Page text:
AMR Exec: 'We Add Flights, We Add Revenue'
DALLAS (TheStreet) -- Confronting widespread doubt about whether bankrupt AMR(AMR) can generate $1 billion in new revenue, Chief Commercial Officer Virasb Vahidi says it's easy: Fly more flights, get more revenue.
Two initiatives would generate flights, Vahidi says. One is American's aircraft order, announced in July, which could bring up to 925 new airplanes into the fleet. The other, which is being pursued as part of the bankruptcy process, is to change sections of the pilot contract that limit the abilities to operate regional jets and to code share with domestic partners. Code shares enable carriers to sell tickets on one another's flights.
|Earning $1 billion more a year is easy -- fly more flights, get more revenue, AMR Chief Commercial Officer Virasb Vahidi says.|
Airline bankruptcies have been common in the past decade, but most have focused primarily on labor cost reductions. An exception is the 2005 Delta(DAL) bankruptcy, which included route changes that raised unit revenue from 86% of the industry average to above industry average. American's bankruptcy restructuring plan is also exceptional, in that it would bring new revenue in addition to $2 billion in cost cuts.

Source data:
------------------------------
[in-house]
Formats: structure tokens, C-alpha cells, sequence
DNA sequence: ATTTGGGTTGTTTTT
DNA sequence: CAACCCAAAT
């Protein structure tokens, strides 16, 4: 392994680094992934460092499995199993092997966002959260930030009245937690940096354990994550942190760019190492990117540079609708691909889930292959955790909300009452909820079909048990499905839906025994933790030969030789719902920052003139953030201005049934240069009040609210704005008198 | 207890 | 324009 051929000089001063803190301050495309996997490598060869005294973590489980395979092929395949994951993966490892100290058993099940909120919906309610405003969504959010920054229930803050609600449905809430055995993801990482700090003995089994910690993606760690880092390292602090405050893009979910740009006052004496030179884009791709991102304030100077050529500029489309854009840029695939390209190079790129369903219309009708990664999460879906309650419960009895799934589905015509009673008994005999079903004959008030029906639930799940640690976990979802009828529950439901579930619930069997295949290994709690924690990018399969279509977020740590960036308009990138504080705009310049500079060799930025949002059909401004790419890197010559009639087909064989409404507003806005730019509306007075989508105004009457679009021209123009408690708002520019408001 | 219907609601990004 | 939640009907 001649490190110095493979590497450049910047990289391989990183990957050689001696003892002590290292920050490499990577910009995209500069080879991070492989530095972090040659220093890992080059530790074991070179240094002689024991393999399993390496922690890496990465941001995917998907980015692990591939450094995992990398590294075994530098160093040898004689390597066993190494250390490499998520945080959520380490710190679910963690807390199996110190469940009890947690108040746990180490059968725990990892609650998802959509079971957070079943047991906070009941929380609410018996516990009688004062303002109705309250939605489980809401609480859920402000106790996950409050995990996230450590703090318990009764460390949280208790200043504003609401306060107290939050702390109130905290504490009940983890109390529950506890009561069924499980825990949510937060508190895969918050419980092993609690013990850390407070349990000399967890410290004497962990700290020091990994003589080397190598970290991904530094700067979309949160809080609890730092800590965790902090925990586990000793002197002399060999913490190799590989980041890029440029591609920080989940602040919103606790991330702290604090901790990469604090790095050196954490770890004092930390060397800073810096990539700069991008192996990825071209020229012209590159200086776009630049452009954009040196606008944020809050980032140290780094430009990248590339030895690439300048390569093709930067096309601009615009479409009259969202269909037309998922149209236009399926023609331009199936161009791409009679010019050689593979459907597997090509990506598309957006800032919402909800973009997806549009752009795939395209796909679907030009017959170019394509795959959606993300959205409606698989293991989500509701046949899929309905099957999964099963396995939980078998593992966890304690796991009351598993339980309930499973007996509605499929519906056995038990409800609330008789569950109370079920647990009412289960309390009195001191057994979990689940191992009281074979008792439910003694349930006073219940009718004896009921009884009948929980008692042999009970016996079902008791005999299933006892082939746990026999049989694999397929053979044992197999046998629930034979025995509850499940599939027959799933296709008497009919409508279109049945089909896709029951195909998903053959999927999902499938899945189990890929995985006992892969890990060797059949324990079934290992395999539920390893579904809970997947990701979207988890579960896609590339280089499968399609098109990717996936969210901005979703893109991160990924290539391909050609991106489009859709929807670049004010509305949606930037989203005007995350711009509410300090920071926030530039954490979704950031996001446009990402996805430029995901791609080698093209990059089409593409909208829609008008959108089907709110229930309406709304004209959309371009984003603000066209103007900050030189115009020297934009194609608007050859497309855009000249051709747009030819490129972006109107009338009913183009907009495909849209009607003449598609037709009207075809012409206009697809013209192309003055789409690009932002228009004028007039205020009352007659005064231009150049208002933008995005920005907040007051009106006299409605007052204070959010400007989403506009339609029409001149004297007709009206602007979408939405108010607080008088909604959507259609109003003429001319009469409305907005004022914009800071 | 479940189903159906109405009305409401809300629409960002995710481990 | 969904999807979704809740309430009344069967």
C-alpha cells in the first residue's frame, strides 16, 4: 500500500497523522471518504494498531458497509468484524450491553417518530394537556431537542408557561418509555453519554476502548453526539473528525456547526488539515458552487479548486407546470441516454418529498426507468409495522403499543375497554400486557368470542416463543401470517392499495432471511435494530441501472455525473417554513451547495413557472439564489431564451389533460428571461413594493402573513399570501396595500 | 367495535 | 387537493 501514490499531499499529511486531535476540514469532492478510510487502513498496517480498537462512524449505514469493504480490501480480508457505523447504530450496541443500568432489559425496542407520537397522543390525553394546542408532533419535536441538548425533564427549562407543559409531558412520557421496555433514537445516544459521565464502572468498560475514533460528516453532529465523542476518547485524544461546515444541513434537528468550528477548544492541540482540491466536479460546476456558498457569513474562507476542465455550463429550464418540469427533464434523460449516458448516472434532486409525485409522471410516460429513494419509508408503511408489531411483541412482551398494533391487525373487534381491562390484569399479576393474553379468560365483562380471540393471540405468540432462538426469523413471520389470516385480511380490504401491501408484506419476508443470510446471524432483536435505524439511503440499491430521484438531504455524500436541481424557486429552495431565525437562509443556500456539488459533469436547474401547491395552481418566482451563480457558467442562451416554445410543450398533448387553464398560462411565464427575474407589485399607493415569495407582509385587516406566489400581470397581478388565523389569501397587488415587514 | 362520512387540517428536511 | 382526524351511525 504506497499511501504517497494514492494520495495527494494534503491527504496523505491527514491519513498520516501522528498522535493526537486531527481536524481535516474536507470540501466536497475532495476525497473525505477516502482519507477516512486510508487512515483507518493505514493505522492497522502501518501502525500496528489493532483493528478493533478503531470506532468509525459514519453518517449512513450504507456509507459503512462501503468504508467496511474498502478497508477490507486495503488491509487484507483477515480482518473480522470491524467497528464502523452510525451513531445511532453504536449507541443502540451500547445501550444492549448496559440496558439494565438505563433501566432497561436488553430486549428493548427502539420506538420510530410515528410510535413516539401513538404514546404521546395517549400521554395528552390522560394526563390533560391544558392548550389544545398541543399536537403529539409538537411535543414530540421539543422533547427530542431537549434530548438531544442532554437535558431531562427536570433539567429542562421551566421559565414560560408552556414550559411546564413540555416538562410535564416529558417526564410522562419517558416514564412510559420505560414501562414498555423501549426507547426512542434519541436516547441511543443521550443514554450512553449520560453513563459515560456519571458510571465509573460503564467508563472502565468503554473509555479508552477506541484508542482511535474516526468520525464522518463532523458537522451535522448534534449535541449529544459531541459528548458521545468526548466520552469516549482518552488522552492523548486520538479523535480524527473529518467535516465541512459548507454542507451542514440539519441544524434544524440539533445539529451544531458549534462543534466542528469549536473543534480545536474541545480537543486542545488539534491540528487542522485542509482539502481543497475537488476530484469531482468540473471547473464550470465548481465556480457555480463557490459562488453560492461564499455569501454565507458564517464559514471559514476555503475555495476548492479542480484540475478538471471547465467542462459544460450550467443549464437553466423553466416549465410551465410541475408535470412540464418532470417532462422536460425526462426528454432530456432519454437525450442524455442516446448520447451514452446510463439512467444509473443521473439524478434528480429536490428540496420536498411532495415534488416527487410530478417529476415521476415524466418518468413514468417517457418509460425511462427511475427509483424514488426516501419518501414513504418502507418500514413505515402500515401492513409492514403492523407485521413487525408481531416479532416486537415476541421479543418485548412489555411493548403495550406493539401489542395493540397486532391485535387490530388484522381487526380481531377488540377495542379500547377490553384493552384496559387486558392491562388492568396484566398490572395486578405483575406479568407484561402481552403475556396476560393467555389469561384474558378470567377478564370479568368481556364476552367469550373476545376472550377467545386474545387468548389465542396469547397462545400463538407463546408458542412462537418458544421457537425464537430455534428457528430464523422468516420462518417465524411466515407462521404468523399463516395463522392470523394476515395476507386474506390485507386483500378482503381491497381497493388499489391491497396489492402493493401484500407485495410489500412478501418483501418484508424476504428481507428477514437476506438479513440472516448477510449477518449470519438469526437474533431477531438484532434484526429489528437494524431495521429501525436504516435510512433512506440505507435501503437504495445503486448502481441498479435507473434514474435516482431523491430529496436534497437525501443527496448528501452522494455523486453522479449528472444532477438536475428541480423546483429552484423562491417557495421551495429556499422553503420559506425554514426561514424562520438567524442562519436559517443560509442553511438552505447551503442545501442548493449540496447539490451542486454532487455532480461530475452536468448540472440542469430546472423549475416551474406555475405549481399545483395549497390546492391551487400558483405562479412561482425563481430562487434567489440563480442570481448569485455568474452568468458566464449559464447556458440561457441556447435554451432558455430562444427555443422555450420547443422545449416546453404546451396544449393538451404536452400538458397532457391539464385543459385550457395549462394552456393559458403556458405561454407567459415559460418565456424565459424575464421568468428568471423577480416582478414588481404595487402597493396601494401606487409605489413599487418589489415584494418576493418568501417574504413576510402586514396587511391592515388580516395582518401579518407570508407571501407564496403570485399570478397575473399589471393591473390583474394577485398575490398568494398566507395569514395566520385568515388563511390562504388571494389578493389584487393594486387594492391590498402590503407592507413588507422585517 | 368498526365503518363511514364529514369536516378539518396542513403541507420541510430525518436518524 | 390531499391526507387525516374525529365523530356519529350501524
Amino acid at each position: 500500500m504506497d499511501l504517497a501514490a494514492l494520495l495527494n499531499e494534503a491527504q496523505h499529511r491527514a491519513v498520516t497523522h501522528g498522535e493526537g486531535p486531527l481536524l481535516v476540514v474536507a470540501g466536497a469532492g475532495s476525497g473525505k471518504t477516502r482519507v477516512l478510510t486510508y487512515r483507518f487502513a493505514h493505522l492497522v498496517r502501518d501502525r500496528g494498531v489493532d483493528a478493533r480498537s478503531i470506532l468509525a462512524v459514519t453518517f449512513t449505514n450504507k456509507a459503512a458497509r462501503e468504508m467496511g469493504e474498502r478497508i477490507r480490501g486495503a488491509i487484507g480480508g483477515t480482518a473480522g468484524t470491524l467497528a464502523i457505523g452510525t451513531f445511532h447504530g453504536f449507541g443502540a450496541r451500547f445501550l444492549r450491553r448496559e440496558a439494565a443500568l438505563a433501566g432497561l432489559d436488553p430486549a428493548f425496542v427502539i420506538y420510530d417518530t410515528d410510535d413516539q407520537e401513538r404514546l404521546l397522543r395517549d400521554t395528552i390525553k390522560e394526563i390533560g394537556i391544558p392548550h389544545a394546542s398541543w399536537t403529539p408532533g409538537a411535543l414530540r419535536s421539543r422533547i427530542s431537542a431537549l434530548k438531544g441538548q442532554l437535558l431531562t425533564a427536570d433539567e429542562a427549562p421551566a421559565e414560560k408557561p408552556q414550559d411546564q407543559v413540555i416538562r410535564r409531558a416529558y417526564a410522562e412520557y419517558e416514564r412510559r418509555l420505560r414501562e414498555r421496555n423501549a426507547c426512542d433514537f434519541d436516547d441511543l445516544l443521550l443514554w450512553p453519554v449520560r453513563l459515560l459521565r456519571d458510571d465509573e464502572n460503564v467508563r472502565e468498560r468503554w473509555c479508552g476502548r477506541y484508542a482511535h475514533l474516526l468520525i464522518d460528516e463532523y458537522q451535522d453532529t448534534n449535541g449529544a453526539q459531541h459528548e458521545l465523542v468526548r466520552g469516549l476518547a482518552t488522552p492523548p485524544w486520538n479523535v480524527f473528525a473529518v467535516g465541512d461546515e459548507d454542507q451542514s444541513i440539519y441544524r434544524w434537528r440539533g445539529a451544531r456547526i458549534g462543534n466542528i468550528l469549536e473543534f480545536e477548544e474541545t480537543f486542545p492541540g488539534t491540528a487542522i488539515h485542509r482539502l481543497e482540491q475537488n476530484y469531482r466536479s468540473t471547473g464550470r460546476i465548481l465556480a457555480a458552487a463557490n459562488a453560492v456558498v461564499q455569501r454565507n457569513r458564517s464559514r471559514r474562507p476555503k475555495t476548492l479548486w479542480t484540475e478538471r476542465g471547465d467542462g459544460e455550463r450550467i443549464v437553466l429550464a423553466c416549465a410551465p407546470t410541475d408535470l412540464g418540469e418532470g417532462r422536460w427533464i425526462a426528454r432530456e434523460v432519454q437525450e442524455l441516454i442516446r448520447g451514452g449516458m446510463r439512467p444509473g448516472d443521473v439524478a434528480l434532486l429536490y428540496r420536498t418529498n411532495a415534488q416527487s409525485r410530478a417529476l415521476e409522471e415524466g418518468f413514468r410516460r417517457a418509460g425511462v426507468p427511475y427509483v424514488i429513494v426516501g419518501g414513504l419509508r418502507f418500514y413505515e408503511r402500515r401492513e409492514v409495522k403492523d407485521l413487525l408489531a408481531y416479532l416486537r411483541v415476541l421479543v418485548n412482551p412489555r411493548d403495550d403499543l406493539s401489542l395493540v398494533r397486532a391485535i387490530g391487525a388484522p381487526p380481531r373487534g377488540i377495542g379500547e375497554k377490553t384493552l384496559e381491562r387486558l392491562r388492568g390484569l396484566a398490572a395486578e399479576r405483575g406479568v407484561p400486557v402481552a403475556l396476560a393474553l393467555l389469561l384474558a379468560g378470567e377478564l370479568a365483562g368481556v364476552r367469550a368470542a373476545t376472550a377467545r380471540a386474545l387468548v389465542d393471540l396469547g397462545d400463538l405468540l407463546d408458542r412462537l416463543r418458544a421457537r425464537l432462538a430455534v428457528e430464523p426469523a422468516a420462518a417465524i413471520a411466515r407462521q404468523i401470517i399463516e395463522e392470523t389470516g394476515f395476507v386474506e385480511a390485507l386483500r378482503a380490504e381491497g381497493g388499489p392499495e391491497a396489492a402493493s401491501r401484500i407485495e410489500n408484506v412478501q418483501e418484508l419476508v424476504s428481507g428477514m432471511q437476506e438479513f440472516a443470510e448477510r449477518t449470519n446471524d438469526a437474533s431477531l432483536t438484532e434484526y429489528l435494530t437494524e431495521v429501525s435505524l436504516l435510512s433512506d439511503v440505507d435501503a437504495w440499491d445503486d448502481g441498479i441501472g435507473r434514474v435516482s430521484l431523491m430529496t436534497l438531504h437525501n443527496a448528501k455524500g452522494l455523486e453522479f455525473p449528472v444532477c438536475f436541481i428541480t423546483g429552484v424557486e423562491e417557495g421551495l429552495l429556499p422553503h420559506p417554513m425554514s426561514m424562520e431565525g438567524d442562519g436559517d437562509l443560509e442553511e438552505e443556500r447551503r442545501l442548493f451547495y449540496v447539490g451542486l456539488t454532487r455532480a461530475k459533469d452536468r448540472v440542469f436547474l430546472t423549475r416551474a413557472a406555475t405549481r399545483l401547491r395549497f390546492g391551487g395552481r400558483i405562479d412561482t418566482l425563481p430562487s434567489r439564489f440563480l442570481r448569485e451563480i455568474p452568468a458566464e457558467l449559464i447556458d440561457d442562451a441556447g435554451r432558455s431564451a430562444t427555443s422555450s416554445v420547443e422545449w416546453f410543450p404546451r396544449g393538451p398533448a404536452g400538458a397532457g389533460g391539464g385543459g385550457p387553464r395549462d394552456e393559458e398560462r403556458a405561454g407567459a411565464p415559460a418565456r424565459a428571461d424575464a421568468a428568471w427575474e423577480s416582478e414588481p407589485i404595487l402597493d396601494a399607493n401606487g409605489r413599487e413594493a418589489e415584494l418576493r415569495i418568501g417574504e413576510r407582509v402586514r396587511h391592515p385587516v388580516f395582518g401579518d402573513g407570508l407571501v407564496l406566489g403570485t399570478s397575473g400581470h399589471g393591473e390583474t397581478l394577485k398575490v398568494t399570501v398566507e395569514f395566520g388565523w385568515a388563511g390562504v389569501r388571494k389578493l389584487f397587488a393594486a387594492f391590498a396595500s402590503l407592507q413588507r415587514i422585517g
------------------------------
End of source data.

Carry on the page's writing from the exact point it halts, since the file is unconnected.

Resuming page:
"Our employees have been asking about that quite a bit," Vahidi said Wednesday. "That is how bankruptcies are normally viewed -- the perception is about cost -- but in our situation, we can't compare ourselves to what others have done. A critical part of our business plan is the generation of $1 billion of new revenue over the course of the plan."
Vahidi cited two examples of fleet improvements, which combined would generate about two-thirds of the $1 billion in new annual revenue.
One is to add more aircraft types. In 2006, American eliminated a flight from its Dallas hub to Lima because it did not have appropriate aircraft. It had been flying the route with a Boeing 757 seating 182 passengers, but "there wasn't enough demand for 180-plus seats," Vahidi says. "For flying from Dallas to Central American or northern South America, the 757 is way too large."